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Foundations for Resilient Livelihoods:      Soils, Savings and Trees                        Douglas R. Brown             D...
Some thoughts on hunger and food “but hunger is not a natural disaster. It is a legacy of  choices made in the past. It s...
Some thoughts on hunger and food “Food is indispensible for humanity. If there is  enough to eat and the food supply is s...
Some thoughts on worldview and foodproduction Religion, cultural values and norms    “those worldview beliefs that deter...
The heart of the matter Agriculture has two essential parts:   Working the land   Taking care of the land      Source:...
Investing in the AssetBase for ResilientLivelihoods Natural Capital    Soil, water, land Human Capital    Knowledge an...
But something is missing too HORN OF AFRICA: Greater food insecurity forecast    Source: IRIN, 5 April 2012,     http://...
Source: DFID. 2011. Defining Disaster Resilience: A DFID Approach Paper.
Ecosystem resilience and food security                         (Conway and Toenniessen, 2003)
Ecosystem resilience and food security Increase dryland agricultural productivity (profitability), sustainability  and re...
State:                                         State:                                CWBO1:                               ...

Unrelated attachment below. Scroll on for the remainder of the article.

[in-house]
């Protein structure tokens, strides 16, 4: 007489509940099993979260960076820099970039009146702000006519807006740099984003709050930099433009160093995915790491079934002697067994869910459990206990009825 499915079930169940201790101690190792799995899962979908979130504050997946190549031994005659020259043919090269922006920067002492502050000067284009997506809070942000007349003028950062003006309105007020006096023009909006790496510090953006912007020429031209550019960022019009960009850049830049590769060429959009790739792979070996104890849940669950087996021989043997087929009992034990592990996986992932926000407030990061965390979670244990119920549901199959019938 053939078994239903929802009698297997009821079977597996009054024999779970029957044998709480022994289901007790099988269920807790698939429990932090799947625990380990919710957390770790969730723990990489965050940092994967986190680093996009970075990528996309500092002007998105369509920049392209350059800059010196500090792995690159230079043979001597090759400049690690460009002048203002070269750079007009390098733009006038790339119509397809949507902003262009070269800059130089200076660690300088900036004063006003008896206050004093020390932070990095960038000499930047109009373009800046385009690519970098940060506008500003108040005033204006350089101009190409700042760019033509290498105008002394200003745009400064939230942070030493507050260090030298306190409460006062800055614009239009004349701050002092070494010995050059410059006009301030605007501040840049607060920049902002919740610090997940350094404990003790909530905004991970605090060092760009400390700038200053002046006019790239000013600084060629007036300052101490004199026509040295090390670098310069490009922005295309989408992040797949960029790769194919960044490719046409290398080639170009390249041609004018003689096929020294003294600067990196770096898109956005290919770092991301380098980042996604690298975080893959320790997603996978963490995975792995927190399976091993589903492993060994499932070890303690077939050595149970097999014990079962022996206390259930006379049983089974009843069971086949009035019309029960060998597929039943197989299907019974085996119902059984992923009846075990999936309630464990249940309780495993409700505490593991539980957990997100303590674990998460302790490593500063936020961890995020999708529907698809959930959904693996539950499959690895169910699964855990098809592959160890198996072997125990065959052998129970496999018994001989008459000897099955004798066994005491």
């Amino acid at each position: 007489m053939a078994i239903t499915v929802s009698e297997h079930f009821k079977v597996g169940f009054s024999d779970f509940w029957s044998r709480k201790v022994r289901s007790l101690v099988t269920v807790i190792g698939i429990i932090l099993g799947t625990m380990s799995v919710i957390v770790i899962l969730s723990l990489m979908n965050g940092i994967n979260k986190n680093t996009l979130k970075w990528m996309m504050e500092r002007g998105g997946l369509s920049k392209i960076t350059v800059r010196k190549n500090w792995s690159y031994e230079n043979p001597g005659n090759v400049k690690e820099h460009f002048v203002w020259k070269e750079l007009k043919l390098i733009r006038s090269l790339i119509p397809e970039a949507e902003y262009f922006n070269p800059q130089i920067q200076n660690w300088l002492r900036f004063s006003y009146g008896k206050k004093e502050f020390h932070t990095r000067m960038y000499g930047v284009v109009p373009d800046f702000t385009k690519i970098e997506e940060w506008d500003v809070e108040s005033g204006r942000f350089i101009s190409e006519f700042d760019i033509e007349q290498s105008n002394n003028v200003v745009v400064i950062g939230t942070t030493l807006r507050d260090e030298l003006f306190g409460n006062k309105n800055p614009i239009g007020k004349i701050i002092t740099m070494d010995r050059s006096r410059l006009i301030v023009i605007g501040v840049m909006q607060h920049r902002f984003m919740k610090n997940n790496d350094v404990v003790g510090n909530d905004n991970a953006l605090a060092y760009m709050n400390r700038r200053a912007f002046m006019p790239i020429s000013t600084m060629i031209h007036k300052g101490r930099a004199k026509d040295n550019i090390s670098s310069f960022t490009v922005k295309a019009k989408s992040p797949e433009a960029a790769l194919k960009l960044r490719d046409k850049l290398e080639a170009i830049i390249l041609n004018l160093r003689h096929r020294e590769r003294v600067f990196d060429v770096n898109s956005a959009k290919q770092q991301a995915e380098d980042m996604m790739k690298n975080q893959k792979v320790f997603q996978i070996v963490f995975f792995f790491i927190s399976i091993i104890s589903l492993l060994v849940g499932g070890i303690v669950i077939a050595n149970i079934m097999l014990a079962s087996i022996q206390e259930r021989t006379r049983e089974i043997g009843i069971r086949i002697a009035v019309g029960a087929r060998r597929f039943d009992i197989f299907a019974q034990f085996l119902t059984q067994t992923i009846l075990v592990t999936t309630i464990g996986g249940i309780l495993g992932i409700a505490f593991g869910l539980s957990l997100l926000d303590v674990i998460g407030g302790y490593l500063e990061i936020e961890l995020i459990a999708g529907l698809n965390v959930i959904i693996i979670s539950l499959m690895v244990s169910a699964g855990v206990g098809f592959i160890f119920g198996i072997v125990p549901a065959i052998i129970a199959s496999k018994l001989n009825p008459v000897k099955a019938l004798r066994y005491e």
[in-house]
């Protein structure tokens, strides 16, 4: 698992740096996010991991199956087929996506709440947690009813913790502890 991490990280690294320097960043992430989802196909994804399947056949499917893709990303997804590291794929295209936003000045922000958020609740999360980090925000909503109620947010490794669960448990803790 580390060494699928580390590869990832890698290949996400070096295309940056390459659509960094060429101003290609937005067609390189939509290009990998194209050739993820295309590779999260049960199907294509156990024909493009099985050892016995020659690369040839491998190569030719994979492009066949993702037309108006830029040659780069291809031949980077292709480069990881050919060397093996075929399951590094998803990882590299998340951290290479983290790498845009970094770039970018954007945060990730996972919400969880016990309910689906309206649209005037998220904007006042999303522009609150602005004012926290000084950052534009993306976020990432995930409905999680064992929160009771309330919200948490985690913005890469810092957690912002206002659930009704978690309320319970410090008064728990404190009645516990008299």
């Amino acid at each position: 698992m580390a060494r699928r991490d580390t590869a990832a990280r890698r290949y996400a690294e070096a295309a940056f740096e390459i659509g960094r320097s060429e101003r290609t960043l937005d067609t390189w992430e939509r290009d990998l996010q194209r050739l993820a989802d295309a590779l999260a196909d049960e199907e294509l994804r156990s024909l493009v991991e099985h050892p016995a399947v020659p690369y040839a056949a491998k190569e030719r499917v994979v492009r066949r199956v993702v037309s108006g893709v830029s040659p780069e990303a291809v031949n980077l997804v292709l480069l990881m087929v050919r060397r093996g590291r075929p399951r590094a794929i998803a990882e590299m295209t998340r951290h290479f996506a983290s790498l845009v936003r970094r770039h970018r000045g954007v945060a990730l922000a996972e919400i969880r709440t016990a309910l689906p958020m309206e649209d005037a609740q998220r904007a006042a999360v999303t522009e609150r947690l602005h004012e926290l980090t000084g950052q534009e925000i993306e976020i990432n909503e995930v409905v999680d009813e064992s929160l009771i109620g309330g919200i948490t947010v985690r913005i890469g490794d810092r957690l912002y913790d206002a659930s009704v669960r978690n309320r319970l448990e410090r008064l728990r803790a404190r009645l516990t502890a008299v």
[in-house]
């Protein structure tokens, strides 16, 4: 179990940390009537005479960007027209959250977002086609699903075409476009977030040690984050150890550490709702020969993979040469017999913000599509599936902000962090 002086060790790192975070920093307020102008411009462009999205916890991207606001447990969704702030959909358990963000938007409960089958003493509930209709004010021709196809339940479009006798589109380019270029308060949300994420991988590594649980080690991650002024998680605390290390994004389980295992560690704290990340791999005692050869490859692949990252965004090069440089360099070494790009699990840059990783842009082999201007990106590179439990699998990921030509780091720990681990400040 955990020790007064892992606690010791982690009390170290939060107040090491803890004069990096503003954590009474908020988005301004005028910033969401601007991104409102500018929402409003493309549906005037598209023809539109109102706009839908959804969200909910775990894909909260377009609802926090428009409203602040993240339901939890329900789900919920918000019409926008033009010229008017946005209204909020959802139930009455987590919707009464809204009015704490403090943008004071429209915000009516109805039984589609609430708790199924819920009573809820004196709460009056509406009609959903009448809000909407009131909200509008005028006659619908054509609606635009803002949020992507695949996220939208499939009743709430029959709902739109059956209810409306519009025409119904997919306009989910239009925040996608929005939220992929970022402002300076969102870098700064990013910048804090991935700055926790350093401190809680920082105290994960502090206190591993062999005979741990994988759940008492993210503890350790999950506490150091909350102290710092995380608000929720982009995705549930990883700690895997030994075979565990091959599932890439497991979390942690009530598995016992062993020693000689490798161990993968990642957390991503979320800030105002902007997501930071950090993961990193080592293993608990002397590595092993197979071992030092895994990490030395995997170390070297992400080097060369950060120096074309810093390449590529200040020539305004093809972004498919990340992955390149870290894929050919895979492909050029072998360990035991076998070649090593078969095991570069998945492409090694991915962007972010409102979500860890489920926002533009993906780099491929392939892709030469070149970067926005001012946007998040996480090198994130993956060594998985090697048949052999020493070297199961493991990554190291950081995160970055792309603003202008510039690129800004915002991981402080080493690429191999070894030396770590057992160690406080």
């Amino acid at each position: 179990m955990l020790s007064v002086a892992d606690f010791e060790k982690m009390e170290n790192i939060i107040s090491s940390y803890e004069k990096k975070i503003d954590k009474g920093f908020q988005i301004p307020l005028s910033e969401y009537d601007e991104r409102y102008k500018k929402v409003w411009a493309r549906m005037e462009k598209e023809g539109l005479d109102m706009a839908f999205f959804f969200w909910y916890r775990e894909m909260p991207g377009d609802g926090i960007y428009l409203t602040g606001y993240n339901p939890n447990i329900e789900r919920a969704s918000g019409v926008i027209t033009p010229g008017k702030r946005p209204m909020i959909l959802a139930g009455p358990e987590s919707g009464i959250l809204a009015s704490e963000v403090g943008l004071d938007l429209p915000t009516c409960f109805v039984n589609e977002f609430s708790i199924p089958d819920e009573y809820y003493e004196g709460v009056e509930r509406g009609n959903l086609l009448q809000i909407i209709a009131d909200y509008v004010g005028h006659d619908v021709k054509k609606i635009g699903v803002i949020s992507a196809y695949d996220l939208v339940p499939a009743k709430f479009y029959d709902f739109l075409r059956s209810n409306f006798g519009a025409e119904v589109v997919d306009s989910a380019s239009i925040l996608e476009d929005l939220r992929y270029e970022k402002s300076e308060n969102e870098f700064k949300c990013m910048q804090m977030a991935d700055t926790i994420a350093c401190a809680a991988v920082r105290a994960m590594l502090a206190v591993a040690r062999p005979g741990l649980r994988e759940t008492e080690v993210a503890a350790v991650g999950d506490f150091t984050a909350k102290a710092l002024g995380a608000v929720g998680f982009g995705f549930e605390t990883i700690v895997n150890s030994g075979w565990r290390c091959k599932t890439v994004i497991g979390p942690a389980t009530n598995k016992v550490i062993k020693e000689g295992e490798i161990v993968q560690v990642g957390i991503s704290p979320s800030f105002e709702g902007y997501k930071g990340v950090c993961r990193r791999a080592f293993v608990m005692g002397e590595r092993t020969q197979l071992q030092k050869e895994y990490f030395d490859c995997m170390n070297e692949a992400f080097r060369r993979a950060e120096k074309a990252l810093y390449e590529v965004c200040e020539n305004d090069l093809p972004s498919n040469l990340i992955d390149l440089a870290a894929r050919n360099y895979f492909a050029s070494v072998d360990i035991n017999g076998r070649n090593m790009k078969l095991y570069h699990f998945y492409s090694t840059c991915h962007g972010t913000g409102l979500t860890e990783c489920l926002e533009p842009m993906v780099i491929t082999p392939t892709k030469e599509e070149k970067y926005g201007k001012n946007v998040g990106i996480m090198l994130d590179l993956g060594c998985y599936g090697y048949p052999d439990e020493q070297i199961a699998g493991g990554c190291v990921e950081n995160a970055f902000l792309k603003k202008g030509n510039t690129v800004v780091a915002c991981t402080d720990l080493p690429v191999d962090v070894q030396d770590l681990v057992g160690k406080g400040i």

Foundations for Resilient Livelihoods Soils, Savings, Trees (SST)    Soils        Protect, restore soils through good S...
Development is … People    Wanting things to be better – hopes and aspirations    May feel trapped – need the space and...
Source:Sahel Working Group. 2011. Escapingthe Hunger Cycle - Pathways-to-Resilience-in-the-Sahel.http://www.groundswellint...
Dr Douglas Brown:   foundations for resilient livelihoods #BeatingFamine
Dr Douglas Brown:   foundations for resilient livelihoods #BeatingFamine
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Dr Douglas Brown: foundations for resilient livelihoods #BeatingFamine

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Linkages between healthy landscapes and food security

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Dr Douglas Brown: foundations for resilient livelihoods #BeatingFamine

  1. 1. Foundations for Resilient Livelihoods: Soils, Savings and Trees Douglas R. Brown Director, Agriculture and Food Security 11 April 2012 Presentation at the international conference: Beating famine: Sustainable food security through land regeneration in a changing climate , Nairobi, Kenya
  2. 2. Some thoughts on hunger and food “but hunger is not a natural disaster. It is a legacy of choices made in the past. It stems from a series of decisions that, in retrospect, appear short-sighted, and were based on a wrong diagnosis of the causes of hunger, leading to incorrect prescriptions to remedy it. The single most important proximate cause of hunger today is that … countries have either not invested sufficiently in agriculture or have invested in the wrong kind of agriculture, with little impact on the reduction in rural poverty.”  Source: de Schutter and Cordes. 2011. Accounting for Hunger. Page 2.
  3. 3. Some thoughts on hunger and food “Food is indispensible for humanity. If there is enough to eat and the food supply is sure, then we’ll develop. But if we haven’t enough to eat, then we cannot develop. We must sort out the food problem before we do anything else.”  Source: Yacouba Sawadogo in “The Man who Stopped the Desert”, http://www.1080films.co.uk/Yacoubamovie/